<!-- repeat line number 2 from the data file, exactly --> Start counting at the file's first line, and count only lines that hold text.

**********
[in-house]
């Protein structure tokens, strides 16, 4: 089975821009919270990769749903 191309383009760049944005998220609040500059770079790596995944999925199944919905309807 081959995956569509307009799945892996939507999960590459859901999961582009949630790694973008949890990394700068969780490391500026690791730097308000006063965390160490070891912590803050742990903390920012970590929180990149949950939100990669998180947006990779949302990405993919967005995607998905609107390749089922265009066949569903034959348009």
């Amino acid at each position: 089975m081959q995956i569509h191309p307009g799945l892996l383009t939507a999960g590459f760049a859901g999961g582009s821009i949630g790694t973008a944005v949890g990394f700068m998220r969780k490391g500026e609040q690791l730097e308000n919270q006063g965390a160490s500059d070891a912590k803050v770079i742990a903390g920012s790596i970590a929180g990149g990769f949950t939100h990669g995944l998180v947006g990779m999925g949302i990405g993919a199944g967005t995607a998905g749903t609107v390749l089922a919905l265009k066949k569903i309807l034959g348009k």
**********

């Protein structure tokens, strides 16, 4: 089975821009919270990769749903 191309383009760049944005998220609040500059770079790596995944999925199944919905309807 081959995956569509307009799945892996939507999960590459859901999961582009949630790694973008949890990394700068969780490391500026690791730097308000006063965390160490070891912590803050742990903390920012970590929180990149949950939100990669998180947006990779949302990405993919967005995607998905609107390749089922265009066949569903034959348009």